Government Workers and Monday Sit-at-Home Excuse

One saddening aspect of our national life is the penchant of our people to exploit any available opportunity to their advantage. From civil servants to business people, the story is the same. But it is among the civil servants that this attitude has become more pronounced and nothing has exposed this more than what is now known as the Monday sit-at-home strikes.

On such days it has become customary for government workers to shun work and face other businesses on the pretext that it is a sit-at-home day which the Indigenous People of Biafra (IPOB) had earlier proclaimed. But even though IPOB would later suspend the sit-at-home strike on Mondays, it has seemingly stuck, especially given the antics of the enforcers to scare people with violent activities.

But this has now been exploited by workers who now stay away from work on such days. Last Monday at General Hospital,  Enugwu-Ukwu, Fides found no sign of life there when it visited the hospital around ten in the morning. All the offices were under lock and key, with no doctor, nurses, or, indeed, any member of staff seen. One can then imagine the fate of patients at the hospital if they were to need the services or attention of the doctors.

But right across the road, where there was a private hospital, it was a different story as the hospital was doing business. This means that workers know what they are doing. While they take their private businesses seriously, they treat government work with levity because it is not their own.

While we acknowledge that there, indeed, exists a security threat on such days, the threat is mostly in areas like Ekwulobia, Ihiala, Nnewi and Onitsha. The Awka axis has remained the safest because of adequate security. It then means that any government office that does not operate on such days has workers who are capitalizing on the sit-at-home to stay away from work. And when such important institutions as hospitals join in the charade, the situation becomes precarious. This should no longer continue.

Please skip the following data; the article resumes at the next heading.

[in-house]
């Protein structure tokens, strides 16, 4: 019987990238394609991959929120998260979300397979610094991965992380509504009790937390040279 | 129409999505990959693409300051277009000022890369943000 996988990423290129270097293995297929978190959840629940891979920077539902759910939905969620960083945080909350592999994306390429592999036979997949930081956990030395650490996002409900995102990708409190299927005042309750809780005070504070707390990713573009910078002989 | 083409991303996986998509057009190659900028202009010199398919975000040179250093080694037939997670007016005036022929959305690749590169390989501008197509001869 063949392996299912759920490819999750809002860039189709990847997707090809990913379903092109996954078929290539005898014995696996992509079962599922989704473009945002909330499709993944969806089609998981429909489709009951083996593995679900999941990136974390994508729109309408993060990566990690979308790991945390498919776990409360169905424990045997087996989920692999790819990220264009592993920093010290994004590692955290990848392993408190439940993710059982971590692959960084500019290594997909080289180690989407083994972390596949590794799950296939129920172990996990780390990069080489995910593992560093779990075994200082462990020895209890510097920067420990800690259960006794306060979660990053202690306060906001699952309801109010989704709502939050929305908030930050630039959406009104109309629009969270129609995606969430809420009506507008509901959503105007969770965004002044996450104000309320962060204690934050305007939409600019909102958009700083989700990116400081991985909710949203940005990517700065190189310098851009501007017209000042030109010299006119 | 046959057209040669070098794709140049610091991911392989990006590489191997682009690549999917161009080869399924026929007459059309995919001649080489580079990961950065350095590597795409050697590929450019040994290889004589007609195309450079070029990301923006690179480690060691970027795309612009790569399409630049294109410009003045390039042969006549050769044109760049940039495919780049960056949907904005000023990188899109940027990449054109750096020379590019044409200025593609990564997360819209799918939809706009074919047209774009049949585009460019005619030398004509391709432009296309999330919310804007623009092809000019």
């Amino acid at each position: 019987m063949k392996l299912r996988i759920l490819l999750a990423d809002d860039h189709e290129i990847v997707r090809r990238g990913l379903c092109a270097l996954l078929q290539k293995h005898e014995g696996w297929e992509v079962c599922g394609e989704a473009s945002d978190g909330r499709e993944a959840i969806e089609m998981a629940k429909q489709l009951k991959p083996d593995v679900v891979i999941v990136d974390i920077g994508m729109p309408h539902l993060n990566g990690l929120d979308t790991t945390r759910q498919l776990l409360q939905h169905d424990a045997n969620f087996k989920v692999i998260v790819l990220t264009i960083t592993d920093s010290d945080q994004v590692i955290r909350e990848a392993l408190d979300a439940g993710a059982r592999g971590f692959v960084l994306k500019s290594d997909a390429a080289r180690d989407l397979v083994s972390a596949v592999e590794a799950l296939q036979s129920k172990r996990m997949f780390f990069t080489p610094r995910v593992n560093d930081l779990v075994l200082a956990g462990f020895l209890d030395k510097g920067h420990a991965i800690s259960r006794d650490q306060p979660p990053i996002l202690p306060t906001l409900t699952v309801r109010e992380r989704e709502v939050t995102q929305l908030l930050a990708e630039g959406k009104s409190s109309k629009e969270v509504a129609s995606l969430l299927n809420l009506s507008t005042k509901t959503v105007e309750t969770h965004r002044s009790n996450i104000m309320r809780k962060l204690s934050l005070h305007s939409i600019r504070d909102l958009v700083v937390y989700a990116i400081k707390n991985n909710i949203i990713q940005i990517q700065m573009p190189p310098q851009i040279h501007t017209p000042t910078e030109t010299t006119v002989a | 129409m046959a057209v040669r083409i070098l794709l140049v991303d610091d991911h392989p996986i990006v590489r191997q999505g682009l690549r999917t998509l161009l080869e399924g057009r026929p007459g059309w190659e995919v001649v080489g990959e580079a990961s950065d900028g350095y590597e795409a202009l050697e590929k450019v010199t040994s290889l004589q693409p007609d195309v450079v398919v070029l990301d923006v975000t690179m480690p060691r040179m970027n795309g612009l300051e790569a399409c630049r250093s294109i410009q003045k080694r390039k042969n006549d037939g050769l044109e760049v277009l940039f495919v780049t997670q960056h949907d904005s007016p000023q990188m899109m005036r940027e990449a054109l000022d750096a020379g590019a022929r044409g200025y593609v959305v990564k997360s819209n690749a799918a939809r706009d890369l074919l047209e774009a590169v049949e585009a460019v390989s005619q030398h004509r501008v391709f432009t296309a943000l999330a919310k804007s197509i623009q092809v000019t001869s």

The Anambra State Government should find ways of addressing this anomaly. It should do the needful by providing adequate security where needed and taking decisive action in situations where absence from work is done out of cheating.

We should not be seen to be encouraging indolence by our actions because we want to dodge our responsibilities. We should also not encourage those who enforce sit-at-home strikes by staying at home when we know such has since been suspended. Continually obeying such orders is like refusing to travel because of the possibility of an accident. It is time we collectively rose up and put a stop to this nonsense. Enough is enough.